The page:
“He‘e, that’s her skill, that,” Samson continues. “See, plenty guys wanted to beat her. But if you not too good, the best thing you gonna do for anybody, if you not cannot see good, is go walk in front, go walk all over, because if the squid never move, and if you had spook ‘em, and you cannot see ‘em, you not going pick ‘em up. But because you don’t spook ‘em, any movement they made—cause it covered himself with either pebble or sand—any movement they make going get somebody attention, eh? So one trained-eye people, then the whole time, this guy picking everything up, but just because of that, they know what they looking for. You don’t have to see the squid, you look for telltale signs. So that’s the trouble with one guy who cannot tell telltale signs—jam ‘em up. You setting em up for the squid man—the next guy! So if you only can see, then your gone.”

“People didn’t know that the buggers walk around. You stir the squid here, he was going to move. They don’t know the nature of the squid. They don’t know whether the squid go in a hole and he covers his self. So that’s a telltale sign: she sees the pebbles pile up, well, that’s not regular. Somebody did them—not man, but somebody did them. The squid, that’s how they hide. So if they move, well like sand. if you move, well, they cave in. You’ll see them and stuff like that. So if you know that, well, who’s the guy in there that can make that thing cave in if somebody move inside there? So that’s why, if you don’t know all the telltale signs, and you go in front of her, you helping her. Simple stuff! So if you know that, you just tag along, more guys better. You just look at this guy: ‘Oh, this guy, he’s not that good. He doesn’t know all that,’ so everybody go and they want to see the squid. Well, you’re helping the other guy, if he makes the squid hiding.

“Got so bad where she go down there with broke stick—you know, if you like tease the squid for come out, eh?—she don’t take nothing, spear like that, like everybody do, because somebody else see, ‘Eh, must be good time, because she going, eh?’ I mean, the good guys, they not going unless its guaranteed, or ideal conditions. So this way you gotta know how to read sign, or watch the other guy! So she never did take anything when she go down the beach, so nobody know where she going. And that’s the trouble about fishing, eh? If you watching the other guy, you jam him up. You gotta go make the rounds so you know, not after the guy who catch everything.”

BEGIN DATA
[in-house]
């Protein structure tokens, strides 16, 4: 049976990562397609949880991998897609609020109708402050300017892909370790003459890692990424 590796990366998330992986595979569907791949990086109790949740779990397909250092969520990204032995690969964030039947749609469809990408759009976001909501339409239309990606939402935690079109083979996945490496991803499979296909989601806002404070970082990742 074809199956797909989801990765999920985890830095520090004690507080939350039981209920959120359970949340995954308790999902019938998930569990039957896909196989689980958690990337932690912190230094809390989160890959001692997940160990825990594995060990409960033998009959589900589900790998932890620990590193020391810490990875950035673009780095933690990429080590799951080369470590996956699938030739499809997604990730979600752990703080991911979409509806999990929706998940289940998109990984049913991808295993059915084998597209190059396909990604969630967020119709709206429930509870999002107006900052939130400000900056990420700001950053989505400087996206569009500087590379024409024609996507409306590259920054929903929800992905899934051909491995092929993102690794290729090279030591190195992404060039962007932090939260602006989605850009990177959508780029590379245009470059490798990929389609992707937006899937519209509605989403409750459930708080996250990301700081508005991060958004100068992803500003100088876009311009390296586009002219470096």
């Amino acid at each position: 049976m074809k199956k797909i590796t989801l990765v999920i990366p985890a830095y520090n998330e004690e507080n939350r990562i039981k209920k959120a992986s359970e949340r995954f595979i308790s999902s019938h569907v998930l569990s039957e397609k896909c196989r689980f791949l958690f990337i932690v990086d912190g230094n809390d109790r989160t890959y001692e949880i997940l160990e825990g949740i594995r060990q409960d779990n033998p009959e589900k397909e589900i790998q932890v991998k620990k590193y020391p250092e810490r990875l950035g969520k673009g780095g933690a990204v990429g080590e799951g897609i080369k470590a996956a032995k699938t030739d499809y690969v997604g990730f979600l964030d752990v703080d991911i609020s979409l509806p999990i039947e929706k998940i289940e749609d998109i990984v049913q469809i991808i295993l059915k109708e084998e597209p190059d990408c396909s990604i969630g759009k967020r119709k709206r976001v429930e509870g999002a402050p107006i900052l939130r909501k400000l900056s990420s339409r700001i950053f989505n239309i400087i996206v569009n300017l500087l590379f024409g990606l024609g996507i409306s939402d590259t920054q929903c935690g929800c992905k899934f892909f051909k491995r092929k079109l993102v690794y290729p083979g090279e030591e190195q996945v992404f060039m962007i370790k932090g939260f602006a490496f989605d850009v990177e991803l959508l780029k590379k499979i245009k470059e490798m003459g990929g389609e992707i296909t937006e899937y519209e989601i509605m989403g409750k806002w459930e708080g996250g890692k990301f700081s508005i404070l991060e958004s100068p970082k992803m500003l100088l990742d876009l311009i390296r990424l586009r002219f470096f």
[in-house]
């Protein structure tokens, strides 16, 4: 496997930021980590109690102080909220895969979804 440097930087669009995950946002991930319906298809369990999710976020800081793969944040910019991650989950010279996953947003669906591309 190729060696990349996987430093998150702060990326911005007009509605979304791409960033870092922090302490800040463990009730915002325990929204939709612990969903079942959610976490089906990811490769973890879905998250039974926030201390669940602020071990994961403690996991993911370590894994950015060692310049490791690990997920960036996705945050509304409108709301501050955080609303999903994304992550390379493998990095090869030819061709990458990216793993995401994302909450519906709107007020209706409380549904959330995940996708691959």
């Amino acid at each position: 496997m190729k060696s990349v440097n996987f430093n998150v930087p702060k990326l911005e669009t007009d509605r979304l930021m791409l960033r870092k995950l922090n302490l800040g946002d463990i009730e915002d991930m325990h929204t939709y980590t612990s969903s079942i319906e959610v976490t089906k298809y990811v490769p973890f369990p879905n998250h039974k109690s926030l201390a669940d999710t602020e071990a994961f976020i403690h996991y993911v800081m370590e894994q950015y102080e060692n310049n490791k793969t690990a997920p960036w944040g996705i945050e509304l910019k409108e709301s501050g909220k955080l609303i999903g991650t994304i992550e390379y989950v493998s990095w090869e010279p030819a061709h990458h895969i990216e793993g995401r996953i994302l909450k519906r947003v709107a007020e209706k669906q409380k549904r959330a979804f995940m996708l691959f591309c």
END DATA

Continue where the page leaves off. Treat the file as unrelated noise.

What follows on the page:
“Lae Koholā, inside that ‘āpapa, we used to go look over there,” Uncle Tom adds,
“and we used to just go walk around. And when the he‘e see you, he’s going to squirt the water. That’s how you can find ‘em.”

“One time this old guy came and picked everything up,” Samson continues, “because they know what they’re looking for. You don’t have to see the squid, you look for telltale signs. So that’s the trouble with one guy who cannot tell telltale signs—jam them up.”

“All you need is one stick that you can tease. If the squid in the hole, you got to play with him. You gotta tease em out. You tease them, play with them, don’t hurt them. Maybe ‘charming’ is the word, how to bring them out. She’d grab them with her hand, because the teeth is underneath the tentacles. Then she just take them, grab them, bite the eye, kill them and all the tentacles...If you don’t do nothing, don’t kill him, whatever, he might poke you in your ear and stuff like that. But she know what to do, don’t worry about that. Go to the eye, kill them. You got to know the in-between. You got to know all of that. Don't worry, just bite his eye.”